The thing I most want to write about is a recent conversation I had about Blood:Water. I was describing how we partner with small grassroots African organizations that were founded in African communities, and led by local African people. I was describing how we provide grants for water, sanitation, hygiene and HIV/AIDS programs designed and implemented with a local context by local experts. And that is when the confusion started. I could tell that the concept I was describing had hit a mental obstacle of some kind. I paused for a second to give time for any questions that needed to be asked. “Do Africans have organizations?” “I didn’t think Africans could build functioning businesses on their own.” Aren’t all businesses and organizations started and managed by people from the U.S.?” In that moment I understood the mental obstacle. If my friend operated out of the assumption that all Africans were ill-equipped, undernourished, mentally insufficient, helpless rural village dwellers needing a western hero to fix their problems, then there was a lot to unravel before she would be able to see the value of an organization that builds the strength of small local organizations in the business of solving their own problems. It made me wonder how many people living in the west shared my friend’s assumptions about Africans.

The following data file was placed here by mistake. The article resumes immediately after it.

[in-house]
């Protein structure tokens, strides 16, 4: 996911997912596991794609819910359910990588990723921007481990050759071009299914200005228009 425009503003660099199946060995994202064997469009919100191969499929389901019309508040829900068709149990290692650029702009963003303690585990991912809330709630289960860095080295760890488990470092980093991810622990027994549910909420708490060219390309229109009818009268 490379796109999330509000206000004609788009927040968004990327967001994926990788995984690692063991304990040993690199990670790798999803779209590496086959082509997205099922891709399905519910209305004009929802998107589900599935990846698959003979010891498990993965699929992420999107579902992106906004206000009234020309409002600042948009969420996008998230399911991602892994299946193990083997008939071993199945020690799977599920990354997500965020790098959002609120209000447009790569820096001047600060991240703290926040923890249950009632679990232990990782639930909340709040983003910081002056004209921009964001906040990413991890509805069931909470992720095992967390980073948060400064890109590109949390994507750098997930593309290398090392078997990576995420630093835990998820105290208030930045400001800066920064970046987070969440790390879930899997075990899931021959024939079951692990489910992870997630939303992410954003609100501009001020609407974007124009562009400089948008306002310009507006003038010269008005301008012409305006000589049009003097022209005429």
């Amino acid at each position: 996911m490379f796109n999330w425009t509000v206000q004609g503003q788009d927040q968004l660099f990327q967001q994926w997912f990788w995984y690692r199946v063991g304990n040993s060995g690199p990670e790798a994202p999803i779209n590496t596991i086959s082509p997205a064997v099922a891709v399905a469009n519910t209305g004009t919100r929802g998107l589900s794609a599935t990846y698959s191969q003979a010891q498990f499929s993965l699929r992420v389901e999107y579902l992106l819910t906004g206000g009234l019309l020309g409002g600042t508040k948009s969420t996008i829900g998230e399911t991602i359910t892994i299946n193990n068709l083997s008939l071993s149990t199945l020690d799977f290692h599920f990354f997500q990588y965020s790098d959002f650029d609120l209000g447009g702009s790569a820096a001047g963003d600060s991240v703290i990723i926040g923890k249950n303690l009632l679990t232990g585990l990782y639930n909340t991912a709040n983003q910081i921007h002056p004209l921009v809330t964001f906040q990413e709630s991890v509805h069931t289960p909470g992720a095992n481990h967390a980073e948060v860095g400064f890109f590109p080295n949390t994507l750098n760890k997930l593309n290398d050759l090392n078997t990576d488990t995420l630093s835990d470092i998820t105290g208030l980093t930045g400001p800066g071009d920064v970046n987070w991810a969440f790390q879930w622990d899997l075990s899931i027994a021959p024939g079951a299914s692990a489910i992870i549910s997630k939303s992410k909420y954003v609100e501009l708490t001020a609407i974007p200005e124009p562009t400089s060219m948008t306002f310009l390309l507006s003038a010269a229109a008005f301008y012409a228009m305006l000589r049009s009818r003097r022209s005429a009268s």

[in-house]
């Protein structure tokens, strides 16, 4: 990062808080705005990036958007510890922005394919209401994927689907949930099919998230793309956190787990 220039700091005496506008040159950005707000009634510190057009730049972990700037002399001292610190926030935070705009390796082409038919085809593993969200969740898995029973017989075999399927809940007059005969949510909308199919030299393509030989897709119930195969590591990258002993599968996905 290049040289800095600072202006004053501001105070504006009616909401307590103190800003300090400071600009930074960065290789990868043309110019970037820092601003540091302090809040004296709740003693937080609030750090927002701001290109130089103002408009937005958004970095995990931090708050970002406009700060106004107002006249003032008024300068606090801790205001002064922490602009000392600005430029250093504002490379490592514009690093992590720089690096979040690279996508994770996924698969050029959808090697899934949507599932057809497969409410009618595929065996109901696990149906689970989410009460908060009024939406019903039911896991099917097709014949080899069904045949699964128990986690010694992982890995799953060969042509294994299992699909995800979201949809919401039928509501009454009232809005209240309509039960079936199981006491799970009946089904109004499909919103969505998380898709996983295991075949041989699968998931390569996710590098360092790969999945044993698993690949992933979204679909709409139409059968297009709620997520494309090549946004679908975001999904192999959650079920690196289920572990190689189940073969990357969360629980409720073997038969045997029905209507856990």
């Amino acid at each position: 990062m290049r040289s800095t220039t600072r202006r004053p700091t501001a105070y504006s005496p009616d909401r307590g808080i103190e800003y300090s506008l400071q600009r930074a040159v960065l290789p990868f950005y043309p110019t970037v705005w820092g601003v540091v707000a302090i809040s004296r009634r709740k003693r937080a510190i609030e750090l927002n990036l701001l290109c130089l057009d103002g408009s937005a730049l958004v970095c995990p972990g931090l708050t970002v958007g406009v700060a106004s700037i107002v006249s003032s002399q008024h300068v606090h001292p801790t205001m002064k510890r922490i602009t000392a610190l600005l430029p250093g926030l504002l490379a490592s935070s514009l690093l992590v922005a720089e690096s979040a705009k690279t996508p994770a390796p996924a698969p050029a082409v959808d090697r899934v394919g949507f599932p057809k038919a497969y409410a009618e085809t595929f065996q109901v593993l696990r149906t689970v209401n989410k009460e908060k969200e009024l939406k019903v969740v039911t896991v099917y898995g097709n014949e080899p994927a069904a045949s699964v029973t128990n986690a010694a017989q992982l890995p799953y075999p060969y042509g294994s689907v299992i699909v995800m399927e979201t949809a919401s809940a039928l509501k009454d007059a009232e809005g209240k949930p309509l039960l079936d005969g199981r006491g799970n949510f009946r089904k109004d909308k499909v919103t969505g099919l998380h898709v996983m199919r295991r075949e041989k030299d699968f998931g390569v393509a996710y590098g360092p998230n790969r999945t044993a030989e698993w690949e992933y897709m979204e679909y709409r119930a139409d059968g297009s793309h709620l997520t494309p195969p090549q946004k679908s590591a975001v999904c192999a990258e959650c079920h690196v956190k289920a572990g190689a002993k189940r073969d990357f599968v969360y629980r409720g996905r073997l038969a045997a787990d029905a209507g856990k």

For the first time, I fully grasped why people with really good intentions and big hearts continue to support organizations and initiatives that make westerners the hero of the story. In the alternate universe where Africans are helpless and incapable, accepting the responsibility to be a western hero is an appropriate, if not noble form of action.

Who doesn’t like being the hero? Most of our western humanitarian aid programs are built to make donors and advocates the heroes of the story. It isn’t a bad thing to acknowledge generosity and a courageous act of selflessness. If an organization is designed to function based on making donors the hero, then wouldn’t that mean that the recipient must always function in the role of the helpless victim? Isn’t that why organizations share pictures of dirty children with distended bellies? They need to make the recipient as helpless, as tragic, as victimized and incapable as possible so that the hero can be, by contrast, as empowered and helpful as possible?